This past Sunday night, the heart of Tel Aviv was transformed into a war zone. It was hard to watch the painful scenes from Rabin Square, where police deployed water cannons and stun grenades as a peaceful rally by Ethiopian Israelis devolved into chaos.
Nonetheless, the violence that erupted should hardly come as a surprise.
Given the failures that have characterized efforts to integrate Ethiopian Jews into the Jewish state, the turmoil that ensued was as predictable as it was lamentable.
Indeed, it was just two years ago this week that state comptroller Joseph Shapira issued his first annual report, which included a whopping 74 pages on how successive Israeli governments have botched their handling of this important issue, their efforts hampered by waste, inefficiency and lack of proper oversight.
Shapira noted, for example, that programs to assist Ethiopian high-school students with their matriculation exams were run by both the Education and Absorption Ministries without any coordination between the two. As a result, there were cases in which the two programs were run in the same school at the same time, resulting in double the overhead costs, without either government office being aware of the redundancy.
In another instance, the government launched a special initiative to help families that had immigrated from Ethiopia to obtain mortgages with favorable terms. But Shapira found that over the course of four years, a grand total of two Ethiopian families had benefited from the program.
His report also revealed that even though Ethiopians entering the IDF were highly motivated to serve, the system was failing them. In 2010, for example, over 20 percent of Ethiopian-Israeli draftees did not complete their military service and the percentage of Ethiopian soldiers who were jailed was double the national average.
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But Shapira’s report was not the only warning sign that something was amiss. Plenty of others sought to sound the alarm bell, but it often fell on deaf ears.
Last November, the Central Bureau of Statistics published a report on the Ethiopian- Israeli community, noting that at the end of 2013 there were 135,500 Ethiopian Jews living in Israel but that the gaps between them and the rest of society were still enormous.
The CBS pointed out that the average monthly household income for Ethiopian families was just NIS 11,453 whereas the national average was NIS 17,711. And in 2013, only 50% of Ethiopian students were eligible to receive a matriculation certificate from high school, 13 percentage points lower than the figure for all Jewish students in the country.
With more than half of Ethiopian immigrant families living below the poverty line, including nearly twothirds of Ethiopian children, more needs to be done to empower community members and give them hope for a better future.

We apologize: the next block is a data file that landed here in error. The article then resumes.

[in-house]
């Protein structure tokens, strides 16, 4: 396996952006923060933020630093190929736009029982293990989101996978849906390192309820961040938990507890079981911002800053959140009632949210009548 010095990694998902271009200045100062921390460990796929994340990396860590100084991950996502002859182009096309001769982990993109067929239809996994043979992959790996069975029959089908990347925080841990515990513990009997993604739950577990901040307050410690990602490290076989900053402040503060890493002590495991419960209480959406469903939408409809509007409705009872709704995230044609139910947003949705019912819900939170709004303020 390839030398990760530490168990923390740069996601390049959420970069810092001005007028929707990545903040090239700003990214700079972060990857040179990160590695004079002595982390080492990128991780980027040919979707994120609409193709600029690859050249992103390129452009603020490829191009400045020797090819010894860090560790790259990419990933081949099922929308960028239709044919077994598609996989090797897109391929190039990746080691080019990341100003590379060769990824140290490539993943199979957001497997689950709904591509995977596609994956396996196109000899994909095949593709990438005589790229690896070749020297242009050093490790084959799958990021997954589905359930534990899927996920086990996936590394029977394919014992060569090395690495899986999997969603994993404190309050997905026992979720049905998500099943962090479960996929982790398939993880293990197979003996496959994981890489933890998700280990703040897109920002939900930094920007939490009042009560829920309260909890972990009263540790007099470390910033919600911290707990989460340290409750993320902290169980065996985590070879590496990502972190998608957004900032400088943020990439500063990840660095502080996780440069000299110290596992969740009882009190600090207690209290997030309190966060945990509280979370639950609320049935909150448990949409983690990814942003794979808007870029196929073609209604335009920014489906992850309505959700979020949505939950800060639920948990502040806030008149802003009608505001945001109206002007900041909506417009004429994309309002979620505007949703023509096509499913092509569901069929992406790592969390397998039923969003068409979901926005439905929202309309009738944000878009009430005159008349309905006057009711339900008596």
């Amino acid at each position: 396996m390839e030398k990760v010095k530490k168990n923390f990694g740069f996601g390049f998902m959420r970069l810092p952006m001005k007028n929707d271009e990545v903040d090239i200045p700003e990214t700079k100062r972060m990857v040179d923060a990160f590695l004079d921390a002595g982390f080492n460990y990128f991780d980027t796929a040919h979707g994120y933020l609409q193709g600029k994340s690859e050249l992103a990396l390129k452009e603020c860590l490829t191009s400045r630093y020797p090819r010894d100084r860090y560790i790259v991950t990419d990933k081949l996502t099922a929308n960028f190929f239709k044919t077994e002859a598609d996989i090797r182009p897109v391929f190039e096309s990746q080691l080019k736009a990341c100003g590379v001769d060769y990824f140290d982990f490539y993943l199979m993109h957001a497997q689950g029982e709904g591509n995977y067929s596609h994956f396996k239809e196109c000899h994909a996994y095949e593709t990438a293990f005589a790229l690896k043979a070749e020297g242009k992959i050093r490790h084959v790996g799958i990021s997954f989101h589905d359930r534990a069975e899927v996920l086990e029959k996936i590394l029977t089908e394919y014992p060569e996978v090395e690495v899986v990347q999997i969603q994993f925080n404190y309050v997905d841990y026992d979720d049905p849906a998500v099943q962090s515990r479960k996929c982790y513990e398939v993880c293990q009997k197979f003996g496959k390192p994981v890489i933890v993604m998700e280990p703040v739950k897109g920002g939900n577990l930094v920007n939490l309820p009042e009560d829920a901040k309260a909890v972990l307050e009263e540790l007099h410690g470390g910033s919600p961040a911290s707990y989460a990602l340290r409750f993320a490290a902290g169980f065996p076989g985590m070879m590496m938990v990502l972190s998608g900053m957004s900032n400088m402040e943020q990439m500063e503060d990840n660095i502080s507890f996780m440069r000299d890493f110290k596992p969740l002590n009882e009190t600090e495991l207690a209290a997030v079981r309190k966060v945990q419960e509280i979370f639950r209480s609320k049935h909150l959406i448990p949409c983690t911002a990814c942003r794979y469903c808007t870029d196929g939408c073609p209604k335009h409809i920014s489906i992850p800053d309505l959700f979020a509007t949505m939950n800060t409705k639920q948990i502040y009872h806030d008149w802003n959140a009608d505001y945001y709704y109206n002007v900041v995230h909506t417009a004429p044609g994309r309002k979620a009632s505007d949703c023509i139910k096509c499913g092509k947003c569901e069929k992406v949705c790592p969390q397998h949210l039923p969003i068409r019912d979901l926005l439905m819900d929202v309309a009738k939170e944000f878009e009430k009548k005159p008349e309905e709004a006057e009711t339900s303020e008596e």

And there are some positive signs amid the gloom. Dropout rates among Ethiopian students have declined over the past decade while employment rates have soared.
A growing number of young Ethiopian- Israelis are pursuing advanced degrees and doctorates at Israeli colleges and universities, and Ethiopian officers have excelled in the IDF.
But change has been too slow, and not steady enough. Add to that the instances of police brutality and racism to which some Ethiopians have been subjected, and it was perhaps only a matter of time before their anger would swell into civil disobedience and possibly worse.
While violence by protesters in any form cannot be tolerated, it is essential that Sunday’s riot in Tel Aviv be used as a turning point, one that will ensure that a greater effort is made to address the challenges facing Ethiopian immigrants.
All the goodwill in the world is not going to make the anger subside or the difficulties go away.
And mindlessly throwing more money at the problem is no solution, even though that is what will most likely occur.
Instead, the government needs to establish a central coordinating body for Ethiopian integration that will oversee various programs and initiatives while ensuring efficiency and effectiveness, both of which have been sorely lacking until now.
And greater emphasis should be placed on providing Ethiopians with the tools they need to achieve economic self-sufficiency rather than continued dependency.
In the book of Amos (9:7), God asks, “Are you not like the sons of Cush,” or Ethiopia, “to Me, O Children of Israel?”, perhaps hinting that we need to ensure greater equality for our Ethiopian Jewish brethren here in the Land.
Israel can rightly take pride in bringing Ethiopian Jewry back from Exile over the past few decades, thereby fulfilling the dream of generations.
We brought Ethiopian Jews home, but now we must make them feel at home, for their sake as well as ours.
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